Using the motor driver
Minimal wiring diagram for connecting a microcontroller to a DRV8835 dual motor driver carrier in phase-enable mode.
Motor and motor power connections are made on one side of the board and logic power and control connections are made on the other. The driver requires a motor voltage between 0 V and 11 V to be supplied to the VIN or VMM pin and a logic voltage between 1.8 V and 7 V to be supplied to the VCC pin; the logic voltage can typically be supplied by or shared with the controlling device. The VIN pin is the reverse-protected motor supply input and is the recommended point for connecting motor power. However, driver performance will start getting worse when the input voltage to the reverse-protection circuit is below a few volts, and 1.5 V is the lower limit of where the VIN pin can be used. For very low voltage applications, the motor supply should be connected directly to VMM, which bypasses the reverse-protection circuit.
The DRV8835 features two possible control modes: IN/IN and PHASE/ENABLE. The MODE pin determines the control interface. Each control input is pulled low through a weak pull-down resistor (approximately 100 kΩ), so the driver will be in the IN/IN mode if the MODE pin is left disconnected, and the driver outputs will be disabled by default. Setting the MODE pin high, either with a pull-up resistor or a driving-high I/O line, sets the driver to PHASE/ENABLE mode, where the PHASE pin determines the motor direction and the ENABLE pin can be supplied with a PWM signal to control the motor speed. This mode is generally easier to use as it only requires one PWM per channel, but it only allows for drive/brake operation. (Drive/brake operation usually provides a more linear relationship between PWM duty cycle and motor speed than drive/coast operation, and we generally recommend using drive/brake operation when possible.)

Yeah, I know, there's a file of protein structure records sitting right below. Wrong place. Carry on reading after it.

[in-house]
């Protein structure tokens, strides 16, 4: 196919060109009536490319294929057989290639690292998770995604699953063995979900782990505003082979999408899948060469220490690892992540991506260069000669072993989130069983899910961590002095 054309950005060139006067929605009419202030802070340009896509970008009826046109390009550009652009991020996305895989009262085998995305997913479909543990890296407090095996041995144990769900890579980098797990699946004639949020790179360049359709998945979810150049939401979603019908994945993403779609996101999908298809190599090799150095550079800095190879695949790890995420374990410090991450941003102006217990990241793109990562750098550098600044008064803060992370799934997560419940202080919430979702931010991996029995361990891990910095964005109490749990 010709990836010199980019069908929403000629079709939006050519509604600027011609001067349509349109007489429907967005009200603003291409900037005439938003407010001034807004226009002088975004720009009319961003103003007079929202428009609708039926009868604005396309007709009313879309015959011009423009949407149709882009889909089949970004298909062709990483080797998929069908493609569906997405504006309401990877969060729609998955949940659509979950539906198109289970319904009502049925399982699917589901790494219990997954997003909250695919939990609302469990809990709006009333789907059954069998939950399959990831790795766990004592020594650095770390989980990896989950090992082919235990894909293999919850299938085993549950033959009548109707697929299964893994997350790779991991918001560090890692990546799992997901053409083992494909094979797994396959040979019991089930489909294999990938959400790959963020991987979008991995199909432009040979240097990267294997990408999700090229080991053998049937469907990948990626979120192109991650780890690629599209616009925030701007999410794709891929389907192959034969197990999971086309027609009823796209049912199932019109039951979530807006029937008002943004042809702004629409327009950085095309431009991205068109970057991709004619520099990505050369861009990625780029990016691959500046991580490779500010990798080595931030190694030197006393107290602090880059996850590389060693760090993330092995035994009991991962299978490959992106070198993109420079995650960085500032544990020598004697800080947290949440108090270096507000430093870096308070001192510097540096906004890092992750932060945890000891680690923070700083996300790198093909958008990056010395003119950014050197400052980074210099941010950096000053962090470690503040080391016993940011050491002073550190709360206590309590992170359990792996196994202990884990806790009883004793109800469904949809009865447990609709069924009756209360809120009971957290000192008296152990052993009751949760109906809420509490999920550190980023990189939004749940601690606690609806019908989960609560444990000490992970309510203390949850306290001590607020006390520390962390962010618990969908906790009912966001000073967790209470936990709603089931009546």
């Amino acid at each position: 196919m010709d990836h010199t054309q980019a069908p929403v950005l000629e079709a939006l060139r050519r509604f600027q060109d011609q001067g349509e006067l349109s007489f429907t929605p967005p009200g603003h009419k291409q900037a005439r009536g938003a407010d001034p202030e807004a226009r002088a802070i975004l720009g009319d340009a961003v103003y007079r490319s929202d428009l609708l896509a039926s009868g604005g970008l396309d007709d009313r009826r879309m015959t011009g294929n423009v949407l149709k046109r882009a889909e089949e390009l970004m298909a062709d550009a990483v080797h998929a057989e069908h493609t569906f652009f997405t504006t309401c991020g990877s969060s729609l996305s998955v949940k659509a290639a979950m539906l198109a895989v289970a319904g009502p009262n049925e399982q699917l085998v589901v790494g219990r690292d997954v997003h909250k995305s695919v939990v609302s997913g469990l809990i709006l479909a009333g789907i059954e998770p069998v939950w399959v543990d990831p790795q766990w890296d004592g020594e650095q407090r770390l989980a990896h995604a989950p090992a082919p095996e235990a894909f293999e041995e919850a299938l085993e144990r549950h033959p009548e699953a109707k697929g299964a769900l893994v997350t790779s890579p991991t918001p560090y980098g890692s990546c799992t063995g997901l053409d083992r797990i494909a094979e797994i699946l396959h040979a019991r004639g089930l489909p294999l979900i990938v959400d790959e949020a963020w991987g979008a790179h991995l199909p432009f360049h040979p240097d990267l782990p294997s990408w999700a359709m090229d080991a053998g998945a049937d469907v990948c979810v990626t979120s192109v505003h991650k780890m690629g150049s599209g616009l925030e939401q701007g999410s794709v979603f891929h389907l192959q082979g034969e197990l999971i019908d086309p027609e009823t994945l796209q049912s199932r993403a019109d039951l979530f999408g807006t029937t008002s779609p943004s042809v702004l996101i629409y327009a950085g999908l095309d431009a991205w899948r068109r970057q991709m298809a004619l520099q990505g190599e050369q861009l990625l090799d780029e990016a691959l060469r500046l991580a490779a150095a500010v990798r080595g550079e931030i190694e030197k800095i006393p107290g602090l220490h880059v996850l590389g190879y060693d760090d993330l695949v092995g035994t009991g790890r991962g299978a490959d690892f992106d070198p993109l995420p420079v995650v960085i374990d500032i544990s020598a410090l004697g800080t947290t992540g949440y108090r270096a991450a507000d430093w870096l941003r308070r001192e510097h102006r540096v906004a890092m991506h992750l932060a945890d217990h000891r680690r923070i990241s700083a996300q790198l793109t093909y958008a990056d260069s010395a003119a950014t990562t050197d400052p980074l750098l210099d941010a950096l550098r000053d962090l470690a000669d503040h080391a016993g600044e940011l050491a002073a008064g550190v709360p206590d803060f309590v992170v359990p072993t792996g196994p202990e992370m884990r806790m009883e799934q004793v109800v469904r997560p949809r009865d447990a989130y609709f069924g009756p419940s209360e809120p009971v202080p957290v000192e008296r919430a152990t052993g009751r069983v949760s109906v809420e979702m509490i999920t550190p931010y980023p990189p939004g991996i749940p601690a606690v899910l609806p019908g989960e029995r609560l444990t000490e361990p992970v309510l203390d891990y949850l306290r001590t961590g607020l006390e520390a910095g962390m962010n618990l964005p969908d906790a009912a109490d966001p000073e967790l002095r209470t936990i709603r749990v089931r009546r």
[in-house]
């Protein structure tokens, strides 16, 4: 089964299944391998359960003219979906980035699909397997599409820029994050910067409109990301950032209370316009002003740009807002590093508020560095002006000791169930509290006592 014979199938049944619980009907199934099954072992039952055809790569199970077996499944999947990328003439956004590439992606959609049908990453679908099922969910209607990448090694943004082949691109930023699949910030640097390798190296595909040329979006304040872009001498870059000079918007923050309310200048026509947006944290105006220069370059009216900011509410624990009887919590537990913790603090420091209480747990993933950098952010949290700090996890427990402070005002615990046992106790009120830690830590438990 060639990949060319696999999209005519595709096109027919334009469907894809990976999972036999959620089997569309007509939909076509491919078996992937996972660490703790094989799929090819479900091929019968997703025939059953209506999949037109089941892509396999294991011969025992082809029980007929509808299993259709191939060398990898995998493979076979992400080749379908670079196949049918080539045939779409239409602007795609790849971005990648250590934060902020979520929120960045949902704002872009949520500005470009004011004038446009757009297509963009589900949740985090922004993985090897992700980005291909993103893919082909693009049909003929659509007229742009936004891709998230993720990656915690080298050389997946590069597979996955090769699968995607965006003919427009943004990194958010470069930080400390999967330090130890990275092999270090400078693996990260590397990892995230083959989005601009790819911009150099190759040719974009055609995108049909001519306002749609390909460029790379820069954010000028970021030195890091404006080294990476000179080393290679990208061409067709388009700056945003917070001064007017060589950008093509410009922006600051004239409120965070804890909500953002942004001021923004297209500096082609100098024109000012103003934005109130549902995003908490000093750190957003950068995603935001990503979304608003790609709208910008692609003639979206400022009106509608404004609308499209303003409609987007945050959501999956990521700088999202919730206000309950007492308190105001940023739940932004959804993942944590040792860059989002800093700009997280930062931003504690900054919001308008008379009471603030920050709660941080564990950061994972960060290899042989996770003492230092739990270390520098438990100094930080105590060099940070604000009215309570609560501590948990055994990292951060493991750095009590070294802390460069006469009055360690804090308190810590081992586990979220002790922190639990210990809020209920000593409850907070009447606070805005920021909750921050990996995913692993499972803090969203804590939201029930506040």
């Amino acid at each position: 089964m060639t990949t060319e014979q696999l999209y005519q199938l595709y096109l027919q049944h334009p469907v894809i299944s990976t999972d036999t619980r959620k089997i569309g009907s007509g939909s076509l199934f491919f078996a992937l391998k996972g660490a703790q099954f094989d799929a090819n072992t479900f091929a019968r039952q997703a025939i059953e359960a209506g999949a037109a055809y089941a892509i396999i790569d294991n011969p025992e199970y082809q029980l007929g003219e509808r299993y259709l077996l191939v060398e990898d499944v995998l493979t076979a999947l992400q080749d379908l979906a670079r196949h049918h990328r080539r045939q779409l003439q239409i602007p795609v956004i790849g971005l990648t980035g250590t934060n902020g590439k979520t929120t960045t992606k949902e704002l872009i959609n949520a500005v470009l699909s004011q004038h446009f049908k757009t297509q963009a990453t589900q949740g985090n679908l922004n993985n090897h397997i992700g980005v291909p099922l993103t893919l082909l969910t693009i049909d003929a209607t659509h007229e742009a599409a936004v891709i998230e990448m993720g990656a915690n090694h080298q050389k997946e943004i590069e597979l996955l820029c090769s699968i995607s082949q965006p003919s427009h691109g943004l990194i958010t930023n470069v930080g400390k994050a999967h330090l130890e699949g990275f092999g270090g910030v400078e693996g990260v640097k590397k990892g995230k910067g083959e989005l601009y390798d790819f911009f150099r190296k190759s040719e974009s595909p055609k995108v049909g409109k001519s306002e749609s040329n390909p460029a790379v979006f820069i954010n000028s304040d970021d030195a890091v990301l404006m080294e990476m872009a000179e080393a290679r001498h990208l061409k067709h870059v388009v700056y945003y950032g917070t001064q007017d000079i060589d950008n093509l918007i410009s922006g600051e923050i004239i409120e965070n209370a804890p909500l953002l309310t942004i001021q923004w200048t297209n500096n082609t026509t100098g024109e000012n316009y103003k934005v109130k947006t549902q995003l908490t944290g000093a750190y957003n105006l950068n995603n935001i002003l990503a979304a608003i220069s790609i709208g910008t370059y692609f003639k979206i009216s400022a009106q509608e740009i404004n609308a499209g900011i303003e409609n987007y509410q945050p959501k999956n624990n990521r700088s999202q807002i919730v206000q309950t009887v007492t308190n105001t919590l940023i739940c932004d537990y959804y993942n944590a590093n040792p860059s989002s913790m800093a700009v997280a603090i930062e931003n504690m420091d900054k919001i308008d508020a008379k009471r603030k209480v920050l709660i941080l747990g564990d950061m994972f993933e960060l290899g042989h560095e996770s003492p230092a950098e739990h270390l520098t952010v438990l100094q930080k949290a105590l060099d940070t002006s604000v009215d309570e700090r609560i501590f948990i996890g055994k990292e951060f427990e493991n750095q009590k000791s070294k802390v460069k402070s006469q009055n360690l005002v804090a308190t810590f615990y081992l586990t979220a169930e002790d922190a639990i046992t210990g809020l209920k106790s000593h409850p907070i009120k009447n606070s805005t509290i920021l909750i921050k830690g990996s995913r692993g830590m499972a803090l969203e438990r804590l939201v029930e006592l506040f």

|Simplified drive/brake operation with MODE=1 (PHASE/ENABLE)|
|0||PWM||PWM||L||forward/brake at speed PWM %|
|1||PWM||L||PWM||reverse/brake at speed PWM %|
|X||0||L||L||brake low (outputs shorted to ground)|
Advanced usage with IN/IN mode
Minimal wiring diagram for connecting a microcontroller to a DRV8835 dual motor driver carrier in in-in mode.
When the MODE pin is disconnected or low, the control interface is IN/IN, which allows for slightly more advanced control options. The following truth table show how to achieve drive/coast and drive/brake operation using the IN/IN control interface:
|Drive/coast or drive/brake operation with MODE=0 (IN/IN)|
|0||0||OPEN||OPEN||coast (outputs off)|
|PWM||0||PWM||L||forward/coast at speed PWM %|
|0||PWM||L||PWM||reverse/coast at speed PWM %|
|1||PWM||PWM||L||forward/brake at speed 100% − PWM %|
|PWM||1||L||PWM||reverse/brake at speed 100% − PWM %|
|1||1||L||L||brake low (outputs shorted to ground)|